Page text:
I’ve noticed quite a bit of hits from keywords referring to abuse. This is, unfortunately, a common problem, and people need to find help.
There are also many hits from keywords referring to narcissistic or borderline personality disorders, disorders which often lead to abusive behaviors.
So I will make a series of posts from my webpage on abuse, which gathers together links I have found most helpful. I have them arranged by category.
The first part is on the general topic of abuse. The last section of the webpage, my own personal abuse stories, has already been posted here.
Stopping Abuse/ Helping Abused Friend, Family Member, Co-worker, Child
Safety Planning–Extensive Guide
But since Karen’s death, I have learned that it’s all right to say to your friend, “I don’t think your partner is treating you well.” That’s being a good friend (Liz Welch, Redbook Magazine, You May Think Domestic Violence has Nothing to do with You).
Speaking up about someone else’s abuse, or walking away from your own, is never easy. It takes strength, support, and a courageous spirit.
Share your inspiring stories of survival, as well as your experience with a friend or family member who was — or still is — in an abusive relationship.
No matter the voice, no matter the story, there is power in sharing our truth. –Redbook Magazine, Time to talk, link no longer works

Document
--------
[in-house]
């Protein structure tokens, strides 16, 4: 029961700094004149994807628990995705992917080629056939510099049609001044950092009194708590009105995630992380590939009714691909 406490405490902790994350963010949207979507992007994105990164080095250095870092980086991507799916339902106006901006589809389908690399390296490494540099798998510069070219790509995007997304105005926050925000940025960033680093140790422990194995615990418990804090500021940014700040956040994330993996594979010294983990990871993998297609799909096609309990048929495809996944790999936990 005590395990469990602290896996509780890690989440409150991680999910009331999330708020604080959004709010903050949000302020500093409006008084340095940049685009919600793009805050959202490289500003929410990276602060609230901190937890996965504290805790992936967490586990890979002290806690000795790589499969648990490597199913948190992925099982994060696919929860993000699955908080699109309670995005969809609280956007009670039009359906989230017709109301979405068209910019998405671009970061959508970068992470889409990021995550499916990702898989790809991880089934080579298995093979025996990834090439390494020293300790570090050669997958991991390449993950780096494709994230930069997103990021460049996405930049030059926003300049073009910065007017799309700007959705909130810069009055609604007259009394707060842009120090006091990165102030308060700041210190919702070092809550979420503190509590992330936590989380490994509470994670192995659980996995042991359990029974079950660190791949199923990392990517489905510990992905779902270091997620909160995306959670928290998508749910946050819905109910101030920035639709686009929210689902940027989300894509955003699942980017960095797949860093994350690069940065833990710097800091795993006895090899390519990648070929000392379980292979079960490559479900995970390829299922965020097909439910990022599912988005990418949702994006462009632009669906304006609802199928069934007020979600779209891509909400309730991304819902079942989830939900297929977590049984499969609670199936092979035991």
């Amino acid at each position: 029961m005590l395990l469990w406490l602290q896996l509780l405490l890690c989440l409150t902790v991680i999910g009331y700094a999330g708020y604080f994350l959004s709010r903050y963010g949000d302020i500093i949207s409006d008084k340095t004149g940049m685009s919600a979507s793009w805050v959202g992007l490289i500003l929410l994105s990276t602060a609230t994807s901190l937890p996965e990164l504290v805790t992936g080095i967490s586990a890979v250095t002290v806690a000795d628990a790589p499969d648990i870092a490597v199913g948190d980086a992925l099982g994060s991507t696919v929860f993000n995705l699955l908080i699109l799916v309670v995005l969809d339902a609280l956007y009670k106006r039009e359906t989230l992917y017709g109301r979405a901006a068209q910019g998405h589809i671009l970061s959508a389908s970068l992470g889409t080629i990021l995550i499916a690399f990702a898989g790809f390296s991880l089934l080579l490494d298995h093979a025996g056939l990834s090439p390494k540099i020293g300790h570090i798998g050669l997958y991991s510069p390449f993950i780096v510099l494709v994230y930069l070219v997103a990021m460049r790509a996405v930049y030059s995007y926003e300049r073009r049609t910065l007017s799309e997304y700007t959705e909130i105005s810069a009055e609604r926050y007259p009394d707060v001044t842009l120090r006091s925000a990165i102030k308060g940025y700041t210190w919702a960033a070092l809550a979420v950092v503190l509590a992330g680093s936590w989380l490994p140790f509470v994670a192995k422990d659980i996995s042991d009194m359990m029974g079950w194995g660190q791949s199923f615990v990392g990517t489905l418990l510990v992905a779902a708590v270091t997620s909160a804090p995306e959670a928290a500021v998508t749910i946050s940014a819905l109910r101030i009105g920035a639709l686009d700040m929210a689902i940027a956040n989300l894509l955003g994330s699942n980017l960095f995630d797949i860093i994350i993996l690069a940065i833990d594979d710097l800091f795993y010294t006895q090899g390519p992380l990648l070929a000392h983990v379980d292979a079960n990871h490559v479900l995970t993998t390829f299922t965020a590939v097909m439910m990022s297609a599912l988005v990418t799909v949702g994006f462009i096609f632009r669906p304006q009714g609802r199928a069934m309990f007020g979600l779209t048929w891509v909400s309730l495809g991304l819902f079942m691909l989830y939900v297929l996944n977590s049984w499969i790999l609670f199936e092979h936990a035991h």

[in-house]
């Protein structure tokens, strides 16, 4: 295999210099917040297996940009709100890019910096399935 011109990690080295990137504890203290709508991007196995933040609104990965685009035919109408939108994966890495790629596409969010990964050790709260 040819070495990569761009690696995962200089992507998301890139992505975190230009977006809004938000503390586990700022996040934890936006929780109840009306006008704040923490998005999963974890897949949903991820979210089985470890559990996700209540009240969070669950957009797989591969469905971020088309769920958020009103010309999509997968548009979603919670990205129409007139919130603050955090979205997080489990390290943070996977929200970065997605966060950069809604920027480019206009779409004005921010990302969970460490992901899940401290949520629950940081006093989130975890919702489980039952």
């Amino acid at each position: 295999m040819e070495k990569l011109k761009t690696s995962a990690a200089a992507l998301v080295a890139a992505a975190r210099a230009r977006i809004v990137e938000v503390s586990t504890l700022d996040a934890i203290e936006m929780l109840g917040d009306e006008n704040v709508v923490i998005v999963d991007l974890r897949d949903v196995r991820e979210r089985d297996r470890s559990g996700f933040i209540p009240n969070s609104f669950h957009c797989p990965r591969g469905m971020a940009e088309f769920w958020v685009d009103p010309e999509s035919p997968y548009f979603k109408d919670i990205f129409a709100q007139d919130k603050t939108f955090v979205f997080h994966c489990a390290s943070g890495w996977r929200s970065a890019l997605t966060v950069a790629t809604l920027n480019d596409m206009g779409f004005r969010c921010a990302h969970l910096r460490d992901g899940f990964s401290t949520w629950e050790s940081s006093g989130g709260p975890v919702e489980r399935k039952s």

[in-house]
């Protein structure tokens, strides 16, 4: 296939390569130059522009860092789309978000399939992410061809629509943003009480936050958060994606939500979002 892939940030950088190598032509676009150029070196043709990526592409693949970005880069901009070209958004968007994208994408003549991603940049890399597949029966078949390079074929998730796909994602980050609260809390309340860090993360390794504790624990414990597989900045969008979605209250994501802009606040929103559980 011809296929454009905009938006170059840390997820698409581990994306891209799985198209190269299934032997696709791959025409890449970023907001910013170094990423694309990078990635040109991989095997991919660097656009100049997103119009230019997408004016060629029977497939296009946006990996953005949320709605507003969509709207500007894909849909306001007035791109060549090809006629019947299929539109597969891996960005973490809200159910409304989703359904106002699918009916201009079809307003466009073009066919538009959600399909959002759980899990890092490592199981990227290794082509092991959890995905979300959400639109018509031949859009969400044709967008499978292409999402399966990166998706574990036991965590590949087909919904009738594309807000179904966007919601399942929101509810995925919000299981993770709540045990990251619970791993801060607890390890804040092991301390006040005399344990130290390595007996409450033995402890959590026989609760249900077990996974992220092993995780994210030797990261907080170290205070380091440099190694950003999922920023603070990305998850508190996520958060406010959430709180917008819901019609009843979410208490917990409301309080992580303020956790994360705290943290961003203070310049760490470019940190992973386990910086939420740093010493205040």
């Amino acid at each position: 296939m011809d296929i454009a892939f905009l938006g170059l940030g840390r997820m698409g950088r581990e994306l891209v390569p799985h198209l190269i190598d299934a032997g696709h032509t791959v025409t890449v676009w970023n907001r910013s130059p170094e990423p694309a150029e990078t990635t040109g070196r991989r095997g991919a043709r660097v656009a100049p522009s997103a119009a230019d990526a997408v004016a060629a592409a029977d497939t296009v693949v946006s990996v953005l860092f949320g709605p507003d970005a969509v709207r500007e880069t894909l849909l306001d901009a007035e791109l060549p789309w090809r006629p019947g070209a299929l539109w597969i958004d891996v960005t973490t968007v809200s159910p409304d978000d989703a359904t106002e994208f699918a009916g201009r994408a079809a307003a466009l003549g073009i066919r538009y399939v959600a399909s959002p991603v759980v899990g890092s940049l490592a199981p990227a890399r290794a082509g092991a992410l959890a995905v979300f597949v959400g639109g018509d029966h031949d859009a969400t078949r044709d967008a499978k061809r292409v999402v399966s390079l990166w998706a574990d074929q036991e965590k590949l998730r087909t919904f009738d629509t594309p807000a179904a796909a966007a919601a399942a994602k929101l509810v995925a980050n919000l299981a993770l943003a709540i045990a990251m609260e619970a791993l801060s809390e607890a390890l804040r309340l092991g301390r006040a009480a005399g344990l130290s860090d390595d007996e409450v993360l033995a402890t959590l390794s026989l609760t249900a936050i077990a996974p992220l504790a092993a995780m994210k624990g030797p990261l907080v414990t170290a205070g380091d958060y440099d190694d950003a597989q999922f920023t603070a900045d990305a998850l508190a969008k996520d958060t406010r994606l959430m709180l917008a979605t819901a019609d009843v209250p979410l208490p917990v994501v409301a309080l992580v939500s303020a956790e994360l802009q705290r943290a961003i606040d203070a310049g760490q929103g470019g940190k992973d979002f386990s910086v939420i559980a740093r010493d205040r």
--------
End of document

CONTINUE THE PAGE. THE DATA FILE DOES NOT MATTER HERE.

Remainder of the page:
Reporting child abuse can be difficult on a personal level. You may feel that you are “meddling” in someone else’s affairs, breaking up a family or disrupting people’s lives.
However, by reporting suspected child abuse, you are making a difference in the life of a child. Sometimes we have to intervene to stop damaging and destructive behaviors that are being done to people who are weaker or have no voice, no power to stop it.
When you step up and take action on behalf of a child in this position, you will not only make a difference in that child’s life, you may also touch the lives of all of the people involved. –Stephanie Partridge, Signs of Emotional Child Abuse
Even if you just suspect that someone is abusing or neglecting a child, report it. If you are afraid to report the suspected abuse or neglect because you might be wrong, do it any way.
If you are wrong, you can always apologize. If you are right, you may have saved the life of a child and you have definitely changed the life of a child for the better.
As a child, I always wished someone would ask about if I was being sexually abused. I couldn’t voluntarily ask someone for help. I was too afraid.
This is true for many children. If you suspect a child is being abused, ask. Please ask.
Not all children will tell you the truth, but some will. They, like me, are just waiting for someone to care enough to ask. –Patricia Singleton, Be a Voice for Children–Speak Out About Child Abuse